Shamir isn’t out to get Foxman, who’s a Holocaust survivor and one of the nation’s most powerful pro-Israel lobbyists, but the filmmaker clearly takes a different view of what’s good for the Jews and for the soul of Israel. A member of Israel’s peace movement, Shamir garnered widespread acclaim for his verité film Checkpoint, which assessed the impact of border-control posts in the Israeli-occupied territories, both on the Israeli soldiers who manned them and on the Palestinians forced to pass through them. His superb 5 Days observed Israel’s 2005 pullout from Gaza with approval—- and with sympathy for the anguish of both the evicted settlers and the soldiers, whose orders were to remove resisters bodily from their homes.

    Asked by a Sundance Film Festival audience member how he felt about the pullout, Shamir answered wryly, “As a peacenik, I was glad things went smoothly. As a filmmaker, I was hoping for more trouble.”

    Shamir instinctively goes where the drama is, but he also has a gadfly’s sharp radar for the gap between rhetoric and reality. When he presses ADL staffers for evidence to back up their claims of a sharp spike in North American anti-Semitism in 2007, they can offer only wan transgressions — letters from employees denied time off for a Jewish holiday, or people offended by a cop’s incautious use of the word “Jew” — that hardly stack up compared with the Holocaust, which is repeatedly invoked by ADL officials as something that could happen again anytime, anywhere.

    In the Brooklyn neighborhood of Crown Heights, where tensions between blacks and Jews flared into a serious 1991 riot, Shamir finds Jewish residents on one side who are fearful for their safety, and blacks on the other who recommend a thorough read of the notorious anti-Jewish pamphlet The Protocols of the Elders of Zion. But he also finds an Orthodox rabbi who notes that when a black person robs a Jew, the crime isn’t necessarily an anti-Semitic one. The rabbi ventures further that the hypervigilance of the ADL inflames already volatile relations between Jews and blacks.

    Indeed, Shamir finds far more sensitivity to anti-Semitism among secular Jews than among their religious counterparts, both in the United States and in Israel. Accompanying Israeli teenagers on a school trip to Polish concentration camps, Shamir watches as their teachers, guides and a zealous security detail whip up fears of rampant neo-Nazism among their charges. One student, hilariously, comes away from an encounter with elderly Polish locals (who speak not a word of English) with the firm conviction that they’ve called her a “monkey” and a “donkey.”

    If Shamir is gifted with an anthropologist’s openness to complication, he also has a contrarian’s impish appetite for the opposing argument, the more intemperately expressed the better. The leftist Israeli publisher Uri Avnery assures him that anti-Semitism in America is “a Jewish invention,” while Norman Finkelstein — a professor and son of Holocaust survivors who argues in his controversial book The Holocaust Industry that Israel and its supporters play the Shoah card to justify the oppression of the Palestinians — denounces Foxman as a “thug and a hoodlum.”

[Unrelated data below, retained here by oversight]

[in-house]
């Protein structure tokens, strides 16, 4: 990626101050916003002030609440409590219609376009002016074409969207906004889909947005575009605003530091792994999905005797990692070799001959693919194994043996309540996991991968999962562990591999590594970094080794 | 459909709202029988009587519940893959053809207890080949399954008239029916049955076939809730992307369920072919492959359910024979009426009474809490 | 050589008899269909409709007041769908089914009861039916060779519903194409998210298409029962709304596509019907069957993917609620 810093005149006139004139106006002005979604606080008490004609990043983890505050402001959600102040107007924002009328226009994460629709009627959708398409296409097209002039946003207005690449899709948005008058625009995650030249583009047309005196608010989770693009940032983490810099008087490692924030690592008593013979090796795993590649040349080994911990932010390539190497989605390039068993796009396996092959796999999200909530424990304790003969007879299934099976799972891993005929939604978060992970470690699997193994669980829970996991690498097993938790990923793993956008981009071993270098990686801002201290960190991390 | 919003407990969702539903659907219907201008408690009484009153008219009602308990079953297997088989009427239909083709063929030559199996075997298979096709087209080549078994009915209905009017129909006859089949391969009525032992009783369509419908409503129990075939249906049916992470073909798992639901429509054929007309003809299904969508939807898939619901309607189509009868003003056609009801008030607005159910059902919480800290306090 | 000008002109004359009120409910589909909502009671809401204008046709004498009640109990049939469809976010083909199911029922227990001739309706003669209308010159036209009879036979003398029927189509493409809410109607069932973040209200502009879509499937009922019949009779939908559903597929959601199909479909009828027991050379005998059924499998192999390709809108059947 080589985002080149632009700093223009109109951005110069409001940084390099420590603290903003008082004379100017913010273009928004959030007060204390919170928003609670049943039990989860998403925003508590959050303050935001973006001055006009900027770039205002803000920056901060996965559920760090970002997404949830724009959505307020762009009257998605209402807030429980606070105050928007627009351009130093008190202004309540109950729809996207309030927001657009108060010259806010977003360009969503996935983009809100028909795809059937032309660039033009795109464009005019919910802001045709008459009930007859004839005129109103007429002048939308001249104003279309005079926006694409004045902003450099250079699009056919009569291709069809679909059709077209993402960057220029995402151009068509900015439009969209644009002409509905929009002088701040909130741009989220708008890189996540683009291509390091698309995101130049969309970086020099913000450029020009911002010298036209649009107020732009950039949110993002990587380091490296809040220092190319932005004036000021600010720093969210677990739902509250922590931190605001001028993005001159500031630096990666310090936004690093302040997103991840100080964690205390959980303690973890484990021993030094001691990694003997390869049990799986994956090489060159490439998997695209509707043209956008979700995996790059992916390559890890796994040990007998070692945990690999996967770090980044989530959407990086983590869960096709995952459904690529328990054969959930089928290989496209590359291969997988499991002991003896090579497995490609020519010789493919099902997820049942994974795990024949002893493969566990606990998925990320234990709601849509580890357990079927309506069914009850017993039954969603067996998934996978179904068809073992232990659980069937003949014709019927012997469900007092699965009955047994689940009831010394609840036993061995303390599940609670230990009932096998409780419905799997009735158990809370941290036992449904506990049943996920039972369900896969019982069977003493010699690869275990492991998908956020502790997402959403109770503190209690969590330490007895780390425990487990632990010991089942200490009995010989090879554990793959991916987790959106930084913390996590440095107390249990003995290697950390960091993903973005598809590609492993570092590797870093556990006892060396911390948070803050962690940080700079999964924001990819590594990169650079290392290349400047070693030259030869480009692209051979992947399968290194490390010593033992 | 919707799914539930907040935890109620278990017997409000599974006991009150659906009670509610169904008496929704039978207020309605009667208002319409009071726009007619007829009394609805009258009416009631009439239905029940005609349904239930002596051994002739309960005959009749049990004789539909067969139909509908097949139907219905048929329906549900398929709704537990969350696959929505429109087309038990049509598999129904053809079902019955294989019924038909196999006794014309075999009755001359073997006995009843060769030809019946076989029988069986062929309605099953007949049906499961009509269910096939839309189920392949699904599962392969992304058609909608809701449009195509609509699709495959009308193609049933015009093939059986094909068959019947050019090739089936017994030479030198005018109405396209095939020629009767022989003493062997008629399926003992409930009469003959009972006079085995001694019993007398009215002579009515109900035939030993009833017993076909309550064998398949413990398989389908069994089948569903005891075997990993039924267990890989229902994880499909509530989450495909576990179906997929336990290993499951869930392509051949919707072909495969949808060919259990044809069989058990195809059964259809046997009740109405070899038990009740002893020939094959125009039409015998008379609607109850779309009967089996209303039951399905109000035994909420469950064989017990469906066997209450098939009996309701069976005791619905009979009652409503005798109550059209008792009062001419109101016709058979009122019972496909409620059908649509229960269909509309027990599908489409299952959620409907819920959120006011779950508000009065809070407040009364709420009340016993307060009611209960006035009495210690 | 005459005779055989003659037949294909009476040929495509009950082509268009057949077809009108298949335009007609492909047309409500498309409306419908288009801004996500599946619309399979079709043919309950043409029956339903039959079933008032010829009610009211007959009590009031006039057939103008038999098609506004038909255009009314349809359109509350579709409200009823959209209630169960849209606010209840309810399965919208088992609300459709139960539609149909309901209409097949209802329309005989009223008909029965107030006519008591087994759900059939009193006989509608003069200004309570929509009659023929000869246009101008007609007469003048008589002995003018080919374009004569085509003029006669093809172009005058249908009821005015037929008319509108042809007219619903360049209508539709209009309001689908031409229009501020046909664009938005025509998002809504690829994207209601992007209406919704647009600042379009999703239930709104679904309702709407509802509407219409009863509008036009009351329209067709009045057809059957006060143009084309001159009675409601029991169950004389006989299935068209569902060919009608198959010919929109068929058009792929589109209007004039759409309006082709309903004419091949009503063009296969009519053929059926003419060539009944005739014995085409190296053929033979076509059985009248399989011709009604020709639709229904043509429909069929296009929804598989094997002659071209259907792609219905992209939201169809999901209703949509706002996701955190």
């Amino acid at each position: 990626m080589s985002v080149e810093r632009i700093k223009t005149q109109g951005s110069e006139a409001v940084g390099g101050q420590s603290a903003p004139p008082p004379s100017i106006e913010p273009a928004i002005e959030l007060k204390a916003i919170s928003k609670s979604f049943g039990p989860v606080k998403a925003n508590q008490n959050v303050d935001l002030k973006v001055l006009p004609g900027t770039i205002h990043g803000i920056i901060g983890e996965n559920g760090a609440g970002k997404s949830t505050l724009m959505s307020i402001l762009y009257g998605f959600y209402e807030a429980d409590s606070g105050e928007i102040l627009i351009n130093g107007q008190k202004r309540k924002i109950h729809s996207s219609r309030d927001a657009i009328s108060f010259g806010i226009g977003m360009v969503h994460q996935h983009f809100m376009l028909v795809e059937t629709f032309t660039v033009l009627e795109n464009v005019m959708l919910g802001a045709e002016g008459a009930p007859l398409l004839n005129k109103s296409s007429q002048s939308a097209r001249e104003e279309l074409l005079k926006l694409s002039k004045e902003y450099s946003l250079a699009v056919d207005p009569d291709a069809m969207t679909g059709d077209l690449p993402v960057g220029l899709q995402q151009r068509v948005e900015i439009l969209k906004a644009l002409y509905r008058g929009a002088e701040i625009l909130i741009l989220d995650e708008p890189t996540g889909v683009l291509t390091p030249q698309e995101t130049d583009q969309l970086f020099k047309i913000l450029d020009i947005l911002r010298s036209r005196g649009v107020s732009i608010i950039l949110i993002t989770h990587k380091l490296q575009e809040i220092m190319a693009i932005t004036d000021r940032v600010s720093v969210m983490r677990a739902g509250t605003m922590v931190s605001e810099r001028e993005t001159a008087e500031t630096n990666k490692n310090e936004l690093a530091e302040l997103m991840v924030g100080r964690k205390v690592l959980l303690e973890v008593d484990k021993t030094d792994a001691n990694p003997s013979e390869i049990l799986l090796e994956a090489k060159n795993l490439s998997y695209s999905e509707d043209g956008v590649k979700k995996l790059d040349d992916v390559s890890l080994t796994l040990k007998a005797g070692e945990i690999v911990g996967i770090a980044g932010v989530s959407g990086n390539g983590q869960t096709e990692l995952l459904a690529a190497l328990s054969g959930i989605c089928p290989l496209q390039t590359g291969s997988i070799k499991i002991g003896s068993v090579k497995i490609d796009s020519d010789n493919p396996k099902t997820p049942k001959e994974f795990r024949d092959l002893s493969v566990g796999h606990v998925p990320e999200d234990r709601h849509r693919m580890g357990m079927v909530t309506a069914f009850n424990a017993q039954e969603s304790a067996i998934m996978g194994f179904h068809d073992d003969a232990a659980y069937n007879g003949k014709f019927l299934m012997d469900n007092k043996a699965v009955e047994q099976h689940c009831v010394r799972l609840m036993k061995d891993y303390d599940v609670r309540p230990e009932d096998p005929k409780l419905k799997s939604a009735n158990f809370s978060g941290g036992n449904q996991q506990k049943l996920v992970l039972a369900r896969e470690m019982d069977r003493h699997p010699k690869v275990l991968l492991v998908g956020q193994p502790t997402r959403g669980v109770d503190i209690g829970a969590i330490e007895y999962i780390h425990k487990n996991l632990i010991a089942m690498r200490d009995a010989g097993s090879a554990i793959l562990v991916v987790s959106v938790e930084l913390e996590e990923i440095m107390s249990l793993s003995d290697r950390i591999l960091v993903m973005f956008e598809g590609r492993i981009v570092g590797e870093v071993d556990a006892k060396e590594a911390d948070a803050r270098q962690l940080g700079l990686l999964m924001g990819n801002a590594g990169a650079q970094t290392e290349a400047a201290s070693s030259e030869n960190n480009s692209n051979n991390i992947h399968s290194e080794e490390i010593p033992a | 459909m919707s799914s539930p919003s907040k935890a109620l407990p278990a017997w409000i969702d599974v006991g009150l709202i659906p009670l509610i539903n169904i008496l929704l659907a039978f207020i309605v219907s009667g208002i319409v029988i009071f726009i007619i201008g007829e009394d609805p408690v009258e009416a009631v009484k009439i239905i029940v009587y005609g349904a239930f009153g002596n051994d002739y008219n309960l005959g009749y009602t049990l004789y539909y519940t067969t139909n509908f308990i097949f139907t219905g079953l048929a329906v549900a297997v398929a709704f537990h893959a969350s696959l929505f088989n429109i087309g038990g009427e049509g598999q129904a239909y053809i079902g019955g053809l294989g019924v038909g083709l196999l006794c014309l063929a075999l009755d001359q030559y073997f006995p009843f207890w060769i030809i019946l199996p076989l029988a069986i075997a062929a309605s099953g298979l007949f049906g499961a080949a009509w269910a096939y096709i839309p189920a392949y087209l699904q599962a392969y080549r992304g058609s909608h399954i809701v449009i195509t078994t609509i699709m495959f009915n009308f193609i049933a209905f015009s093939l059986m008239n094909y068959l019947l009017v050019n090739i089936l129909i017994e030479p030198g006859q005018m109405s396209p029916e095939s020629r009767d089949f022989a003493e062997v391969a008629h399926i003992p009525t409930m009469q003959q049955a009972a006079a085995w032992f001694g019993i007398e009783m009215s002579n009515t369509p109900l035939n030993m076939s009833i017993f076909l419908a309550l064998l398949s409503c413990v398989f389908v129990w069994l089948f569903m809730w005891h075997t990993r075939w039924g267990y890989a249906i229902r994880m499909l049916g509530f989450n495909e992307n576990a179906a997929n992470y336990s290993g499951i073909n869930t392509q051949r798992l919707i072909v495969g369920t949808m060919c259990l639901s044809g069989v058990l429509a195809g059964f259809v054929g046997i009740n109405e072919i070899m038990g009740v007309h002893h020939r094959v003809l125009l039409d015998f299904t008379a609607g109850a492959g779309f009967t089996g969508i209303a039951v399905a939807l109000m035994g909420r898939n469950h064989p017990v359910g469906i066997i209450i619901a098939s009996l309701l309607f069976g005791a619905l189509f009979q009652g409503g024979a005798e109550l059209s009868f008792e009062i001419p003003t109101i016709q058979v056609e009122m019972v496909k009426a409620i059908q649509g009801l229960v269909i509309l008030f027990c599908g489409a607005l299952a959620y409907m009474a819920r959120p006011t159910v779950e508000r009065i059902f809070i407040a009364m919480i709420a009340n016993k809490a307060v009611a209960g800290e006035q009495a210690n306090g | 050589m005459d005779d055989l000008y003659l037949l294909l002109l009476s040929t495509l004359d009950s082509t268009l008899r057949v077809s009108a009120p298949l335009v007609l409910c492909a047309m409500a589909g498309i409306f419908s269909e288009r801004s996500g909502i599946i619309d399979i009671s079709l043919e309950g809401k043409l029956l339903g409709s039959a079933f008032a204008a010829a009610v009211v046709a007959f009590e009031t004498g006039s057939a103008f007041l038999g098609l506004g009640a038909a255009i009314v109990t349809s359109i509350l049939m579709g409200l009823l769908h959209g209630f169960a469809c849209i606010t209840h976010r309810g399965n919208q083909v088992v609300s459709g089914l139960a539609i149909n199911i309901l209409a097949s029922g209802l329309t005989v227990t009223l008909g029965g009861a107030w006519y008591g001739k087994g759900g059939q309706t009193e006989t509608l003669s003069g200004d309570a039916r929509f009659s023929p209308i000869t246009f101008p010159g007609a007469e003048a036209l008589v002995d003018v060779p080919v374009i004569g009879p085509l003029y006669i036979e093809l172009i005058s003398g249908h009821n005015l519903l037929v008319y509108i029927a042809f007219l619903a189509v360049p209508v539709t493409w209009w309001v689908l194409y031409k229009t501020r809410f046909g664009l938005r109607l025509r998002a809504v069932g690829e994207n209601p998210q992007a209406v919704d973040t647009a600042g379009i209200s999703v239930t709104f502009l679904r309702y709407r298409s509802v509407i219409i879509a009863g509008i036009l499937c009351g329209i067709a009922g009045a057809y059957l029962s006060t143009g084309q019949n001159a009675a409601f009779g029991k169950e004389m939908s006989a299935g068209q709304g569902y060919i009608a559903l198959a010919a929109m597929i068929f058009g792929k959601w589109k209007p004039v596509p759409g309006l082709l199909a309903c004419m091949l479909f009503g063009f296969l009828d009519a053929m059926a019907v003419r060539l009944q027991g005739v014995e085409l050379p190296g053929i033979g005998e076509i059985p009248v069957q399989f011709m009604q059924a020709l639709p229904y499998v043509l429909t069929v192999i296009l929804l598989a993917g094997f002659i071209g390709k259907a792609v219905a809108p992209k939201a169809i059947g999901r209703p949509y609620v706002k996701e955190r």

That’s a lot further than the mild-mannered Shamir is willing to go. He airs without comment the view, expressed by Foxman’s companions on a trip to a concentration camp, that the Holocaust could happen again anytime. But he’s enough of a polemicist to question Foxman’s equation of anti-Zionism with anti-Semitism. And he’s shocked that American scholars Stephen M. Walt and John Mearsheimer have been labeled as anti-Semites for suggesting that the influence of pro-Israel lobbyists — the ADL prominent among them — is good for neither Israel nor the United States. (Walt and Mearsheimer have argued, among other things, that the Iraq war was “due in large part” to the influence of pro-Israel groups on the Bush administration.)

    No doubt Shamir will be accused of claiming that anti-Semitism is dead. He doesn’t, but the ambiguities in the title of Defamation suggest that, in an age of viral and often inaccurate media messaging, we have lost the capacity to distinguish between degrees of evil — between systematic racism and the minor slights that are the price we pay for living in democracies.

    Shamir means to liberate Israelis and Diaspora Jews from the defensive crouch they inherited from the Shoah, an admirable goal he undermines only slightly when he suggests that Jews and Israelis “normalize” themselves by looking more to the present and the future than the past. Neglecting the lessons of the past may be throwing out the baby with the bath water, but it’s hard to argue with Shamir’s gentlemanly hint that when talking about anti-Semitism, shades of gray apply.

    That excellent, balanced and appreciative review – who knew that NPR carries such good stuff on line? – shows how low the Times has sunk with its current staff cuts, or perhaps this isn’t new at all, who knows?

    Certainly it mirrors the experience of House of Numbers.

    Here’s a synopsis of “Hiding and Seeking”, which was an equally good film rated 100% by critics according to Rotten Tomatoes: